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MADRID, April 6 (Reuters) - A Spanish court has granted renewable energy firm Abengoa an additional seven months to strike a debt restructuring deal with creditors and avoid becoming the country’s biggest ever bankruptcy.
The Seville-based court said Abengoa had until October 28 to convince banks and bondholders which have not already signed off on a restructuring agreement backed by a group of creditors to do so.
Under this deal, some creditors would lend up to 1.8 billion euros to the company over a period of five years, giving them the right to 55 percent of the restructured company.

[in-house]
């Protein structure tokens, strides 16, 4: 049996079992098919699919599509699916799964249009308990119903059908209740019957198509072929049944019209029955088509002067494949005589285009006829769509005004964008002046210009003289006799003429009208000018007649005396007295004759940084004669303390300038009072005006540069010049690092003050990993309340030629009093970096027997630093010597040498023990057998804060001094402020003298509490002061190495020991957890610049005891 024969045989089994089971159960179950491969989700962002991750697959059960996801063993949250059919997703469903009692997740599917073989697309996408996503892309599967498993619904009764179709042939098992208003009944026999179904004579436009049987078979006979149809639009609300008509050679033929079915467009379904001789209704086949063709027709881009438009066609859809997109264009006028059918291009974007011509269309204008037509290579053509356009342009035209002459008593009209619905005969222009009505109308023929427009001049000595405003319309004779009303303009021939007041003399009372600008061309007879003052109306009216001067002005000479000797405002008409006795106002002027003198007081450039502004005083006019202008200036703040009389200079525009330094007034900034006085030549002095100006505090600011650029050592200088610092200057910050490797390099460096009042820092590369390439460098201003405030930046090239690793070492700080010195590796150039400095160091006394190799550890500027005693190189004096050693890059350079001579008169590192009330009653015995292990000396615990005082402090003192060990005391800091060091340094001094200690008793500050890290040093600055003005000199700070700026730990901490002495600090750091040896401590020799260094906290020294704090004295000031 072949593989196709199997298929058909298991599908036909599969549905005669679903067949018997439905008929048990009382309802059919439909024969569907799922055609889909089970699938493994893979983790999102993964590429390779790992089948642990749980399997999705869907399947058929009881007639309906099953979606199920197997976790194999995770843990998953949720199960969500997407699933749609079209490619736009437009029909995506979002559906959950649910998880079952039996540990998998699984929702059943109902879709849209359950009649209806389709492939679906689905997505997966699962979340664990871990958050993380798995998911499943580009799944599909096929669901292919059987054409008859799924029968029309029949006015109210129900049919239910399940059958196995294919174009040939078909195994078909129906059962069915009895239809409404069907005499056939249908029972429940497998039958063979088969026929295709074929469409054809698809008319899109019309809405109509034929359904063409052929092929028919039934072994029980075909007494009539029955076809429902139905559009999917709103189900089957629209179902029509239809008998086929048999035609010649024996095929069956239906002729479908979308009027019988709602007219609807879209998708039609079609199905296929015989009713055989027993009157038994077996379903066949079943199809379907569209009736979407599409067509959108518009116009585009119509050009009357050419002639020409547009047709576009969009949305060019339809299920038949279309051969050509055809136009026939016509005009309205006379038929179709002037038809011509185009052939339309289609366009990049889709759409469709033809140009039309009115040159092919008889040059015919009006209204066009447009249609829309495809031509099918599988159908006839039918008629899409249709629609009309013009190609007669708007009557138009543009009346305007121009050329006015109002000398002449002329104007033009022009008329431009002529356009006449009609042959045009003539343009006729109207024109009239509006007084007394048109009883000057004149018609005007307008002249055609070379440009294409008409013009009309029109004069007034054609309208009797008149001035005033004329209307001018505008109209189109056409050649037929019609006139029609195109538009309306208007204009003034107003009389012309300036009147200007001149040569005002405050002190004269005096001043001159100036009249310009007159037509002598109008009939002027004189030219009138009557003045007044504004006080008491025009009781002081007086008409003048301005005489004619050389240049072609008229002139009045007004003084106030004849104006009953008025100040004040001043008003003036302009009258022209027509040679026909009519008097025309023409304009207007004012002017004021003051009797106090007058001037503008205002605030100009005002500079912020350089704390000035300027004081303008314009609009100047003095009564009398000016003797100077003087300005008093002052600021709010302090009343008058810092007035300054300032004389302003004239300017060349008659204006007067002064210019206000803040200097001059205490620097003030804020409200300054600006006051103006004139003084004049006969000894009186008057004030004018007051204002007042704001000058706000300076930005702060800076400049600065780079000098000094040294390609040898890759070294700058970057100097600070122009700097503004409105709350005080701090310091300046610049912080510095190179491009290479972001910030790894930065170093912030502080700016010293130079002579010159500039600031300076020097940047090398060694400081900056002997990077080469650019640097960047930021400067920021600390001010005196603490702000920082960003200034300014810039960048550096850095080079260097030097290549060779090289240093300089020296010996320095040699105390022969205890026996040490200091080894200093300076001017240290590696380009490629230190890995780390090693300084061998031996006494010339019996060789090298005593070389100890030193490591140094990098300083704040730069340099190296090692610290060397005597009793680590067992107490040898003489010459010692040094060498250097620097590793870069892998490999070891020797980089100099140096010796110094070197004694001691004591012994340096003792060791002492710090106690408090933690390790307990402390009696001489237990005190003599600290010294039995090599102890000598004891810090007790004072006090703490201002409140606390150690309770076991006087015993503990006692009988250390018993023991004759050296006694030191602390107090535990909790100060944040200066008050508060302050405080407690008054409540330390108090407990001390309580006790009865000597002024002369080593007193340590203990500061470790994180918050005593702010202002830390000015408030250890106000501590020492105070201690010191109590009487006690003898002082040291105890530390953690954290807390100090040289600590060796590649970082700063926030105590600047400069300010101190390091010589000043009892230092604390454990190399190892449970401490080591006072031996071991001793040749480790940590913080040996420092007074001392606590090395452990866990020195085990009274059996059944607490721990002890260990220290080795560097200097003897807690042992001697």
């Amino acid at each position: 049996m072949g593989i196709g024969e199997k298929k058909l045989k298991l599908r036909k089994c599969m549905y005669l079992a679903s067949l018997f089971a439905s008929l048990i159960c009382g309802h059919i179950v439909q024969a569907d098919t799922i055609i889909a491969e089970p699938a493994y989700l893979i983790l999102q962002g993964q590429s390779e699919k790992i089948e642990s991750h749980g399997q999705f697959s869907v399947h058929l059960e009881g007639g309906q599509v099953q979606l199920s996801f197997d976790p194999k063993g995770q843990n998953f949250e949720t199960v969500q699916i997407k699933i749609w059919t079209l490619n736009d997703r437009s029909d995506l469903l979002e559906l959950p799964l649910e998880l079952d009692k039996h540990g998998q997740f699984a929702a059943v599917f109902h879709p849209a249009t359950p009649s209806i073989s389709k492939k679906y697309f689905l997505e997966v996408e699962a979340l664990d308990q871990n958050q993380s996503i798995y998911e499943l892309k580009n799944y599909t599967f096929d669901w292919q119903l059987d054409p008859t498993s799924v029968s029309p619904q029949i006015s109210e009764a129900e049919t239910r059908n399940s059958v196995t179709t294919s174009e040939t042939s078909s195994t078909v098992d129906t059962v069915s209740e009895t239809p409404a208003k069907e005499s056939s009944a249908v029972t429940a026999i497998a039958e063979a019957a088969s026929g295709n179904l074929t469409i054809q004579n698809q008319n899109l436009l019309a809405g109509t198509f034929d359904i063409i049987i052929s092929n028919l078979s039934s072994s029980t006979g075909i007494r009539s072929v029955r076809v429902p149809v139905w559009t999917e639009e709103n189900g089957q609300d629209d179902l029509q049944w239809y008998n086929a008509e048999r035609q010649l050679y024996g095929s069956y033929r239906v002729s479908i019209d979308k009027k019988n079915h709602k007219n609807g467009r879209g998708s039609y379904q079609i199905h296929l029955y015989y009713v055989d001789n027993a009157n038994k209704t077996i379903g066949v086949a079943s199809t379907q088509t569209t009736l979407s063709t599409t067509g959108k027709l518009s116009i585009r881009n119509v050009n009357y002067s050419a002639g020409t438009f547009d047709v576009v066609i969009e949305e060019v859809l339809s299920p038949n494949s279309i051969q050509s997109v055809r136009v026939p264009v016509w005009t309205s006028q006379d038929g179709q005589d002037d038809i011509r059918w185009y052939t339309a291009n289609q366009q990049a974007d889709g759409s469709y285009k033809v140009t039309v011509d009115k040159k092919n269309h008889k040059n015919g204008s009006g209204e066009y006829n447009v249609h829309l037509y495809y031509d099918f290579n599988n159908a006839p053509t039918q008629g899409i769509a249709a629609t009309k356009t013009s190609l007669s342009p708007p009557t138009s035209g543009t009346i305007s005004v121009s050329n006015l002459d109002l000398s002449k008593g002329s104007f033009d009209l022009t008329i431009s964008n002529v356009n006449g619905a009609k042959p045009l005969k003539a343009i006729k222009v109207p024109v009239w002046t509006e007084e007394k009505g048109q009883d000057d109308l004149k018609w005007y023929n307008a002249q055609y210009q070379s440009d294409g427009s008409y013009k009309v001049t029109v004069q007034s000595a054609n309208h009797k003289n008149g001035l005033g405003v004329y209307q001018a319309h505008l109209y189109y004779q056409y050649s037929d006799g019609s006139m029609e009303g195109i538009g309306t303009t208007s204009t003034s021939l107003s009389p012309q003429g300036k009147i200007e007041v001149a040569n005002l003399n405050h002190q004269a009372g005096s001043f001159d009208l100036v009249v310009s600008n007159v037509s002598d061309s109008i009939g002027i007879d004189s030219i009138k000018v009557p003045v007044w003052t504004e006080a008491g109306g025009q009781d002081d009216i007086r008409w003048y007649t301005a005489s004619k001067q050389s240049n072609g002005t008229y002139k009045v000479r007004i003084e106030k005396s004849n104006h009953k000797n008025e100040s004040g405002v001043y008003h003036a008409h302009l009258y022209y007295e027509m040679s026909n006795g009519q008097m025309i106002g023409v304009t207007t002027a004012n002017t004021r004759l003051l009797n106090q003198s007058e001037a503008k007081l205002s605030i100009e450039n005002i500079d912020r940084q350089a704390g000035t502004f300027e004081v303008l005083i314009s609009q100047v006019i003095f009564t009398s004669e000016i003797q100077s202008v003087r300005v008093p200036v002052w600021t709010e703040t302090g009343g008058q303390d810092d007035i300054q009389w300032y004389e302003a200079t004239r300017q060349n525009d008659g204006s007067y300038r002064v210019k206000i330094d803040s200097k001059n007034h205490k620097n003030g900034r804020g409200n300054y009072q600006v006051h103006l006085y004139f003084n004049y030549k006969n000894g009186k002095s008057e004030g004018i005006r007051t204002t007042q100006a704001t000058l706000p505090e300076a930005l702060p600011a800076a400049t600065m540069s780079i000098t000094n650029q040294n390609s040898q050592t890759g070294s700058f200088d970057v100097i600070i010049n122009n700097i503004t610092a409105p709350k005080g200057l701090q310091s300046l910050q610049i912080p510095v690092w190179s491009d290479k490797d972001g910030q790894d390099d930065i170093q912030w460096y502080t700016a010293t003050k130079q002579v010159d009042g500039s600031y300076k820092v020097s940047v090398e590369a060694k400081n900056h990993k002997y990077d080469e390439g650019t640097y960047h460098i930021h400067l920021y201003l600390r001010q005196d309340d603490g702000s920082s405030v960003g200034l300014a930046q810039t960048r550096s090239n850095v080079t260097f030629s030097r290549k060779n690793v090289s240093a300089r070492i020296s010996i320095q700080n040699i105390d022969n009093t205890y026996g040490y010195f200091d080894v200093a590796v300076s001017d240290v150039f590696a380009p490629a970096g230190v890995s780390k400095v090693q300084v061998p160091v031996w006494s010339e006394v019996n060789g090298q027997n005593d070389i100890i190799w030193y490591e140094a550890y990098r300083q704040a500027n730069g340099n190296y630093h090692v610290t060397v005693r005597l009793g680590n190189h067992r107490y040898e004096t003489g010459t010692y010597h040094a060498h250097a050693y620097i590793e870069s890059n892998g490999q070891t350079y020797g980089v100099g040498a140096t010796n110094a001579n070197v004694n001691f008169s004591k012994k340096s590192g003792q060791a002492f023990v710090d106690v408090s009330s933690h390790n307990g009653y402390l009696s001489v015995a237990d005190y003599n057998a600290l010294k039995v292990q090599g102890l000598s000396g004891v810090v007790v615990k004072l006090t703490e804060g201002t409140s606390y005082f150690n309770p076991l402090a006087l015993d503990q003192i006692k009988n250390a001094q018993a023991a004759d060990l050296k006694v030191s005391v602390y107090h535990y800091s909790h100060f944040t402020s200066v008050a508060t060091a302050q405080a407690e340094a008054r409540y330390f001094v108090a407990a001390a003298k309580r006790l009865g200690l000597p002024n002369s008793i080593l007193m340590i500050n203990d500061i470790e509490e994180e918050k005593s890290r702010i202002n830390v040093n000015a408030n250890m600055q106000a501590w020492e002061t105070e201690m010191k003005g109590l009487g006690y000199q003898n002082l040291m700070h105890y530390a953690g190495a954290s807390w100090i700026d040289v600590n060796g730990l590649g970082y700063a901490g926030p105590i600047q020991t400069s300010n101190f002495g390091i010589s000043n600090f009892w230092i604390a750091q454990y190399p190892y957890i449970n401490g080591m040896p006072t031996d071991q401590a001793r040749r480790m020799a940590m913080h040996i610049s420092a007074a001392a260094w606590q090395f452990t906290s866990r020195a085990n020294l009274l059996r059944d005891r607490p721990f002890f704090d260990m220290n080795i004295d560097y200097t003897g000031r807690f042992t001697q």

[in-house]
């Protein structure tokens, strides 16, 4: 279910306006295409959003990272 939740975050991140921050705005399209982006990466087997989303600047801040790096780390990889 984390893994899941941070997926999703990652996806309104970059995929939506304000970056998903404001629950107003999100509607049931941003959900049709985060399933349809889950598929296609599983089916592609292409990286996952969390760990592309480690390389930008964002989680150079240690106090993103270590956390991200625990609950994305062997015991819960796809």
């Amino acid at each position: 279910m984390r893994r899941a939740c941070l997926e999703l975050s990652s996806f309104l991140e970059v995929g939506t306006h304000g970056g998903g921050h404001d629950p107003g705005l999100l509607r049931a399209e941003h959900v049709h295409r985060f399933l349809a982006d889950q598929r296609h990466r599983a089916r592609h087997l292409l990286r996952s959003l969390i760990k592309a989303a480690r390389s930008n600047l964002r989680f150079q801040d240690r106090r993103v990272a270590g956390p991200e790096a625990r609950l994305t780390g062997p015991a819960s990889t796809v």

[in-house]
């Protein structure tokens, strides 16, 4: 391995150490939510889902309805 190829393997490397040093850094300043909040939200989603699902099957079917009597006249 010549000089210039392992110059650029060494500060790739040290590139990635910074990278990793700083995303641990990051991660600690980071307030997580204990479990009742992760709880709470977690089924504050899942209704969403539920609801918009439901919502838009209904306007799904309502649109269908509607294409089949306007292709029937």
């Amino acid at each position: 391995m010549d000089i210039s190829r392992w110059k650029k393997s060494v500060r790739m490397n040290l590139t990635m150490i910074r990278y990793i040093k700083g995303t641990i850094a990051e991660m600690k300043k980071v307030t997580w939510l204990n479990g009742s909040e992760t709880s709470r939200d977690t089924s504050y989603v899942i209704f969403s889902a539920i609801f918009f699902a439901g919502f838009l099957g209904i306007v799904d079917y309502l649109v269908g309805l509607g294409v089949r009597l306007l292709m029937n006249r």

Simultaneously, around 70 percent of existing debt would be swapped for equity, giving those other creditors the right to 35 percent of the company, Abengoa said.
Creditors who advanced an additional 800 million euros in financial guarantees to develop projects would get 5 percent of the restructured company.
The court decision means that Abengoa, struggling under a 9.4 billion euros ($10.7 billion) debt pile, will remain under creditor protection for the time being.
The firm, which started out 70 years ago as an engineering business in Seville and expanded into clean energy by taking on huge debts, was brought to its knees last year when its lenders refused to extend credit lines.
Abengoa had sought preliminary creditor protection in November last year. ($1 = 0.8809 euros) (Reporting by Jesús Aguado; Editing by Julien Toyer and Keith Weir)
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